One of the application fields of Social Media Analytics is crisis management. How can research help disaster response organisations to face up to challenges coming with social media use during crisis situations?
Professor Stieglitz: Today, social media platforms are essential communication channels during crisis events. All kinds of societal roles such as individuals, emergency management agencies, NGOs, and media use social platforms to seek and share information. In most cases, people use it to simply share their experiences or knowledge, to organise help, and for emotional support. Disaster response organisations use social media to provide trustworthy information, to share warnings, and to engage with the public. The biggest challenge for each of those communication participants is it to make sense out of the oversupply of information. Here, determining what piece of information is accurate is a crucial task. Research on this matter can help to identify patterns that repeatedly occur in disaster communication. This knowledge may help those involved to develop more effective filtering, broadcasting, and engagement strategies.
Mr. Kraume, professionals and businesses may expect different outcomes from implementing SMA as opposed to a researcher who pursues a more theoretical research question. What can industry and scholarship learn from each other when it comes to analysing social media data?
Karsten Kraume: The interplay of scholarship and industry can be advantageous for both sides. We have experienced this on several occasions in the past. On the one hand, industry brings relevant application examples with it and can ensure the practical relevance of the research. On the other hand, new methods and algorithms developed in the academic environment can enrich the solutions offered by companies. In the past, we have joined forces with research in various programs, such as RISE_BPM, an EU-funded project that focuses on the development of future perspectives for Business Process Management (BPM). The focus here is on four areas: Big Data, Real Time Computing, Smart Devices and Social Media. In another case, we have specifically looked at social media in aviation.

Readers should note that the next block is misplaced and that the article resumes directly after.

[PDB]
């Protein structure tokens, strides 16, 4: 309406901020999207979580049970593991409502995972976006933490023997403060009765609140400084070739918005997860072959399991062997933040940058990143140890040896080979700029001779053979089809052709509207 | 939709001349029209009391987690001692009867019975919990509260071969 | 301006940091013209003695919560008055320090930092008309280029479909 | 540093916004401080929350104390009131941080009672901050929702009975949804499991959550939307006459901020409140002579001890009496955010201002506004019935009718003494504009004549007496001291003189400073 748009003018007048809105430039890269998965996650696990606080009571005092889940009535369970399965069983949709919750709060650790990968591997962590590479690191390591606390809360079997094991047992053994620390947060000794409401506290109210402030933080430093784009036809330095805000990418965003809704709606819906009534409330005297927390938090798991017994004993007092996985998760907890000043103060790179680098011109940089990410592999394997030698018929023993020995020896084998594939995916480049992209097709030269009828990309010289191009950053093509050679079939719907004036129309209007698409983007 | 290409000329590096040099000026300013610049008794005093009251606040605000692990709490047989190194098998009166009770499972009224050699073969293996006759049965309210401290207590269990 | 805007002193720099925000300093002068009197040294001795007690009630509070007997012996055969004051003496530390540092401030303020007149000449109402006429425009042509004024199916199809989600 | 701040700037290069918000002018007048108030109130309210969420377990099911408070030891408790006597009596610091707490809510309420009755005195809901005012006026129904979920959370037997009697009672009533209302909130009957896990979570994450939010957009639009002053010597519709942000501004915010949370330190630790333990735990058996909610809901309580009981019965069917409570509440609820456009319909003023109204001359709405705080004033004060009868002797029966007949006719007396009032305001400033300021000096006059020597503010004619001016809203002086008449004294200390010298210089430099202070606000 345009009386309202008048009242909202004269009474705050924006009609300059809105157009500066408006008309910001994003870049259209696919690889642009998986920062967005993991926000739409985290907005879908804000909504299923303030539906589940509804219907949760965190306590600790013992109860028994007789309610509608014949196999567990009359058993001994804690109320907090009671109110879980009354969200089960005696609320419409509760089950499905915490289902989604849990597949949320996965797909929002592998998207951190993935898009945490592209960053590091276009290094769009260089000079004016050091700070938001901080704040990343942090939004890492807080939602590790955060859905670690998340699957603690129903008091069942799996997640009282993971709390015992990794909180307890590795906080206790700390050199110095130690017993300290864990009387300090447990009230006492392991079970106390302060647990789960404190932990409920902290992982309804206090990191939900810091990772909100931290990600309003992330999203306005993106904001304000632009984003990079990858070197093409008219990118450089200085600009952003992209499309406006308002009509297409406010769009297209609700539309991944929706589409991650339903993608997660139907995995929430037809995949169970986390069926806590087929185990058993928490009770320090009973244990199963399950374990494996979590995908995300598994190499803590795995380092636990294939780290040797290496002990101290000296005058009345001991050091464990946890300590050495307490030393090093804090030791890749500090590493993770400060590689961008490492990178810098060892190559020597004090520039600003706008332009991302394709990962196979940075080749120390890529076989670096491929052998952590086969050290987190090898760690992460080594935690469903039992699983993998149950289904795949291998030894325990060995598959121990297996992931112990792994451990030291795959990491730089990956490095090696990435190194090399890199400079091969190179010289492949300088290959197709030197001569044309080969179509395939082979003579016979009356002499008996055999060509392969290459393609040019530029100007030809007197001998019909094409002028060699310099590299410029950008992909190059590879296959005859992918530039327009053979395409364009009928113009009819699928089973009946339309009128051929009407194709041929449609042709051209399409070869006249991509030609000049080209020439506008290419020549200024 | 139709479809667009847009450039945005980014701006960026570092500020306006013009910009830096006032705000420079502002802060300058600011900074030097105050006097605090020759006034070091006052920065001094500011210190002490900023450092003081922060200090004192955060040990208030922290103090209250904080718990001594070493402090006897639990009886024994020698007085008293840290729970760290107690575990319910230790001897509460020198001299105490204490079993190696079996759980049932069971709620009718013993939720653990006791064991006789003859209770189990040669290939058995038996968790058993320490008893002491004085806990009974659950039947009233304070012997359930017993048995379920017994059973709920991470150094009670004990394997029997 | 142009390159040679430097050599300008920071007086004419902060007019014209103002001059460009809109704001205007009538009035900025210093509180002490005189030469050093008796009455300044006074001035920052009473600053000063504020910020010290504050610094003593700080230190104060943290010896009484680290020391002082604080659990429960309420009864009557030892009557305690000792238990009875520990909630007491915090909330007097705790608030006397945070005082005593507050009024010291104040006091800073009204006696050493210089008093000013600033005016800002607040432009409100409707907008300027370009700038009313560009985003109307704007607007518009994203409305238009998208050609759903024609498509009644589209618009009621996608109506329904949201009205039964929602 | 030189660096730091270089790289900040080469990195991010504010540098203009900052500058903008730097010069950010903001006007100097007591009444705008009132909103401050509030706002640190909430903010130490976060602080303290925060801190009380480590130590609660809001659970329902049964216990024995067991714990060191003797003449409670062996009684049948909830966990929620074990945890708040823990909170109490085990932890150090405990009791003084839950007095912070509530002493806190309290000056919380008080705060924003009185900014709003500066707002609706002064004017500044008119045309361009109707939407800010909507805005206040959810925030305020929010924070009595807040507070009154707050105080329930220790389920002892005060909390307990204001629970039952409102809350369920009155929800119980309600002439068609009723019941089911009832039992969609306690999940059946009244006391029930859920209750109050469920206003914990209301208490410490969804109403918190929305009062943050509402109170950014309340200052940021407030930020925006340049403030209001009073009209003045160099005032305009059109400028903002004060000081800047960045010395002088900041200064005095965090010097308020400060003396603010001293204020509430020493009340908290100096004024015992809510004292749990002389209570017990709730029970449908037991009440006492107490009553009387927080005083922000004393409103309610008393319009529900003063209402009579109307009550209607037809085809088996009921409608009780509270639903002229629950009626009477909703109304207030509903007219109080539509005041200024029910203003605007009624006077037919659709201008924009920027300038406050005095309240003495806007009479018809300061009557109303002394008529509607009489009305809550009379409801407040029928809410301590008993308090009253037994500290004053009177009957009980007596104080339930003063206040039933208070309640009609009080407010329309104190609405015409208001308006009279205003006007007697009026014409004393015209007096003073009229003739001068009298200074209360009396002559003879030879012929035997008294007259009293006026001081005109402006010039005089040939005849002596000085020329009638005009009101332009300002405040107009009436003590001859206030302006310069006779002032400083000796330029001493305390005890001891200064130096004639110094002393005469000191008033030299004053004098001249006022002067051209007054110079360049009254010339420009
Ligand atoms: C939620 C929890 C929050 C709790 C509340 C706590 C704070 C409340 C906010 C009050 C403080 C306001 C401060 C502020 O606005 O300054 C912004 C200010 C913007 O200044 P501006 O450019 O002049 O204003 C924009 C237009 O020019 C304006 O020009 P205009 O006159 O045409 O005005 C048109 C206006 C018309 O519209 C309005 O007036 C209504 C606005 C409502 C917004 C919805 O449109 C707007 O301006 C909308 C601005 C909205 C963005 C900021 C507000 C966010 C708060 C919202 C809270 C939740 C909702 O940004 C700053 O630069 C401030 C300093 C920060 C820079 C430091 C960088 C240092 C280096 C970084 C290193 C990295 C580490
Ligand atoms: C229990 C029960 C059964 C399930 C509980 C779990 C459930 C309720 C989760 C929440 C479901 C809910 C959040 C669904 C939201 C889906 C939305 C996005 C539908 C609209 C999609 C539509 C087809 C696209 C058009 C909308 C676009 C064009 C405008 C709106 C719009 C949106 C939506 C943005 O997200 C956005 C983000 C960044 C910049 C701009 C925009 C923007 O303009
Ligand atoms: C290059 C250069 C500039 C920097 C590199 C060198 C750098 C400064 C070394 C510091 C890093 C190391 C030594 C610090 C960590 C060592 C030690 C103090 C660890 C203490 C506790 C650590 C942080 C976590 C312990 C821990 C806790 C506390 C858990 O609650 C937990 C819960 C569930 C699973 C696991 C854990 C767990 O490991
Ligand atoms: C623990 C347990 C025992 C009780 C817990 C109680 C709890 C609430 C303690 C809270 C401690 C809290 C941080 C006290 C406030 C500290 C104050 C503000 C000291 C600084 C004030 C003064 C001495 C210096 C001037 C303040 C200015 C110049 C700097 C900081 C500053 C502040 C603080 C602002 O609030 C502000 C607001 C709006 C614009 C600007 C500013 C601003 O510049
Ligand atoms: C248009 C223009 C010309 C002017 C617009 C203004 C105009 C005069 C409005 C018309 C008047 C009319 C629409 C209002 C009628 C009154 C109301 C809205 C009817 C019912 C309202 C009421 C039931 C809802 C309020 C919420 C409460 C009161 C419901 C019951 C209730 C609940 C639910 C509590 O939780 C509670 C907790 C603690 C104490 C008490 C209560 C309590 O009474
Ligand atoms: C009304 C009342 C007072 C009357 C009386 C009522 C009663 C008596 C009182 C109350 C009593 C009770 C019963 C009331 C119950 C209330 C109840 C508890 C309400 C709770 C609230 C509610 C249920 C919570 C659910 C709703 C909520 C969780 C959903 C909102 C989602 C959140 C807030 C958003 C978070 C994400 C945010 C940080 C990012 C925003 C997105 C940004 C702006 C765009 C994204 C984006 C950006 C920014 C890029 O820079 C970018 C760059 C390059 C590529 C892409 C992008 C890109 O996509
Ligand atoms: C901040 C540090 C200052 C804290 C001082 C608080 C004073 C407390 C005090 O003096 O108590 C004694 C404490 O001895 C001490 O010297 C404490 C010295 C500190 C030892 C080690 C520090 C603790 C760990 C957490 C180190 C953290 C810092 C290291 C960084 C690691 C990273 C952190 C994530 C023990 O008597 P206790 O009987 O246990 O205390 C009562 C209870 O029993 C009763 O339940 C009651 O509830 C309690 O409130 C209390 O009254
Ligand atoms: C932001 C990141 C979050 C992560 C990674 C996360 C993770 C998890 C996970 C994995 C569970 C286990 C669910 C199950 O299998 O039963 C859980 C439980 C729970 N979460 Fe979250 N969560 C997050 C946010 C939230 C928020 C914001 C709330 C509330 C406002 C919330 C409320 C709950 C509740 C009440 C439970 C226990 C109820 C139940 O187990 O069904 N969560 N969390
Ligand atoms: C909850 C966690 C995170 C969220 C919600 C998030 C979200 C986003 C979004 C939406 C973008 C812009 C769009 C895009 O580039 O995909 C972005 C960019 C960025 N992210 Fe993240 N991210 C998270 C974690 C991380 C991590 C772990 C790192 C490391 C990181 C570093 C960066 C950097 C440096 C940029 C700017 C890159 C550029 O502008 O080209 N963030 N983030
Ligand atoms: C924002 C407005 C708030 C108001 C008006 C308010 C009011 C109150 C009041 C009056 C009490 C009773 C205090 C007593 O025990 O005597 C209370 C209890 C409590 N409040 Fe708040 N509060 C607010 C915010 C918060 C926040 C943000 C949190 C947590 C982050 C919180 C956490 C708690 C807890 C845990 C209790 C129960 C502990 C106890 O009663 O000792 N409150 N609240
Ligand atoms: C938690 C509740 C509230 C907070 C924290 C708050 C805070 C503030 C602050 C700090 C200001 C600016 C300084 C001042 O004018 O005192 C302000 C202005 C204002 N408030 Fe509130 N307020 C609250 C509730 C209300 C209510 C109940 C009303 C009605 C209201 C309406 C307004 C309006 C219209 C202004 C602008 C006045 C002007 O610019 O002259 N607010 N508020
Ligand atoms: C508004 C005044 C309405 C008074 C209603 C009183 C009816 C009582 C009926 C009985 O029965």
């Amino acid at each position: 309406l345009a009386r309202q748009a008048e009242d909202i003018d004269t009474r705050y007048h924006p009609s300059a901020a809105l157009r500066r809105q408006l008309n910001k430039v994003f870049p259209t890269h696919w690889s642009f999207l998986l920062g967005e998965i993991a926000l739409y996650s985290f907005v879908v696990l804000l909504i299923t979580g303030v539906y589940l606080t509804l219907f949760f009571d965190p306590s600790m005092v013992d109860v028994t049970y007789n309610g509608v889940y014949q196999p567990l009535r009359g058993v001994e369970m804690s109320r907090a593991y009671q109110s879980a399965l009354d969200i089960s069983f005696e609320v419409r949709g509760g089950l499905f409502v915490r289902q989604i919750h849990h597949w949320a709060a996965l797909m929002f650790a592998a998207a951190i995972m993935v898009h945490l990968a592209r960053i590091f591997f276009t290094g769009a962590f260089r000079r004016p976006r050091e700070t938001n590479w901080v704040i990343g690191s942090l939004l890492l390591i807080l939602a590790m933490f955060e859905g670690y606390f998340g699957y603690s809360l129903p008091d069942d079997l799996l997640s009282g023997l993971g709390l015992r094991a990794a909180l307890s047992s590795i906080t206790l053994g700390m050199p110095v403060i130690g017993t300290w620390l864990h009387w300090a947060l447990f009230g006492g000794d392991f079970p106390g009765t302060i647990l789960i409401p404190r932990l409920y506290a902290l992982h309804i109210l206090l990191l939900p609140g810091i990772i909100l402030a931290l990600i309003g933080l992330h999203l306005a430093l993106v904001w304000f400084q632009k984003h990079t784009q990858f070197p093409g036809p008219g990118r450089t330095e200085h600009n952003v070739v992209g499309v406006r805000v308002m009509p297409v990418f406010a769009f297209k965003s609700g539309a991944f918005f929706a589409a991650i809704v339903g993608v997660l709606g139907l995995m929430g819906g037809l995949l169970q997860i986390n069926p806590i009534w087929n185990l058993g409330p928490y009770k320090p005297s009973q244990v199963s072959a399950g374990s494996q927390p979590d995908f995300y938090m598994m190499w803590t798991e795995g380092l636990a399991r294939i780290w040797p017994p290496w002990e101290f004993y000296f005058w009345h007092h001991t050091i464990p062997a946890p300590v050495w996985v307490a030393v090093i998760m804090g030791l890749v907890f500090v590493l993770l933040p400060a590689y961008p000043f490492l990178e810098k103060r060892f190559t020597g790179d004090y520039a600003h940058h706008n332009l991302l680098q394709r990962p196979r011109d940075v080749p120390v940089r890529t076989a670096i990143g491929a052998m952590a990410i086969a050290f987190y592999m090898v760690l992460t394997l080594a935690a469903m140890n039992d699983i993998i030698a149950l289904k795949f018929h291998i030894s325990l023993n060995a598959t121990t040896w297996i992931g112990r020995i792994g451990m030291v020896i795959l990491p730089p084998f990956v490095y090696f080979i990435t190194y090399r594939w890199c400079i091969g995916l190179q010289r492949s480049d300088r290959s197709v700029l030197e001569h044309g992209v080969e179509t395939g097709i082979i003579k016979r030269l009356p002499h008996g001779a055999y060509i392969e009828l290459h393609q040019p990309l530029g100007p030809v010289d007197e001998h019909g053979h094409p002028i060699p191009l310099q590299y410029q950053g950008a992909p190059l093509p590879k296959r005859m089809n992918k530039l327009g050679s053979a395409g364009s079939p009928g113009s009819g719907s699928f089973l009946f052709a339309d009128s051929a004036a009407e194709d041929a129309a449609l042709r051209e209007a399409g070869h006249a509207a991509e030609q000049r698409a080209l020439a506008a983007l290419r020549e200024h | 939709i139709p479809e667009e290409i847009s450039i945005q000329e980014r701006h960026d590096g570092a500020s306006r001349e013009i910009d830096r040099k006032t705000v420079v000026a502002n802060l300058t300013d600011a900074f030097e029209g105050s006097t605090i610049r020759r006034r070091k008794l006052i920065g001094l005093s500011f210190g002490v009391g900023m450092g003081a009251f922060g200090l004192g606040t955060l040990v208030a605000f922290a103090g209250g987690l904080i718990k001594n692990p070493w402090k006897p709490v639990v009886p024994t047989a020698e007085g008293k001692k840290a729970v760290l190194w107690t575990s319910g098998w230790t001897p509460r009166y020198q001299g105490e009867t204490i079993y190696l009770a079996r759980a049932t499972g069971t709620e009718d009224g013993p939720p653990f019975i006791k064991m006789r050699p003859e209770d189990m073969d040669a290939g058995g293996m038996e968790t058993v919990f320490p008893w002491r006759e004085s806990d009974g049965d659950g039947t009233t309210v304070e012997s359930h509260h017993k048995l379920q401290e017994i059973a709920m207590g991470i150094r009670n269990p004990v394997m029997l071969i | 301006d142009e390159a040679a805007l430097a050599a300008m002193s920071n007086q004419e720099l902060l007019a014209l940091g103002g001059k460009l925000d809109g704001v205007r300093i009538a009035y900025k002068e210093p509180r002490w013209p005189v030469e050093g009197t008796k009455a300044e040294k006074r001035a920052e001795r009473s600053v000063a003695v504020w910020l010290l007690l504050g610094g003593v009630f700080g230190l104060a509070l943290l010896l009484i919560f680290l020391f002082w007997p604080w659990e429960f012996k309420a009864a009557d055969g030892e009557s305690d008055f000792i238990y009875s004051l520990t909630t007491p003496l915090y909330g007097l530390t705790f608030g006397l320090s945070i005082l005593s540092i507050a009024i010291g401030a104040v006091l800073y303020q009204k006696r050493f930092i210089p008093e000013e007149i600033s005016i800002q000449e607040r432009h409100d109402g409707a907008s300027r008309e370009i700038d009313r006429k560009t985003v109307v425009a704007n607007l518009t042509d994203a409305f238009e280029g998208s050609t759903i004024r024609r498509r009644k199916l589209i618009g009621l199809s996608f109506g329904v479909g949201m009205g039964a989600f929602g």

Professor Stieglitz, what are the objectives of RISE_SMA and how do you plan to approach them?
Professor Stieglitz: RISE_SMA forms an interdisciplinary and international network that combines excellent scholars and practitioners. Our goal is to enable them to share their knowledge and to develop solutions for challenges, e.g. in political communication or disaster management. We use advanced theoretical approaches and methods to analyse social media data and primarily address two domains: society and crisis communication. The project will start of in January 2019 and runs over a period of 4 years.
Mr. Kraume, what will be the role of Arvato CRM solutions in RISE_SMA?
Karsten Kraume: Social media channels already have a special meaning for us. Demand is growing both in the new digital business and in our core business. People and artificial intelligence work hand in hand in our company. This is how we continue to drive digital innovations forward. RISE_SMA complements our efforts and as part of the advisory board we will closely follow and help shape the research project.
Looking ahead, what do you think will be role of SMA in 5-10 years from now?
Karsten Kraume: The significance of social channels will have increased even further compared to today. Automation will play an important role. This is why it is so important to collaborate with RISE_SMA and other scientific initiatives with a strong application focus – such as the Social Media Competence Center at the European Research Center for Information Systems (ERCIS) or the Confederation of Laboratories for Artificial Intelligence in Europe (CLAIRE). Together, we will research and help shape where social channels are headed in the future.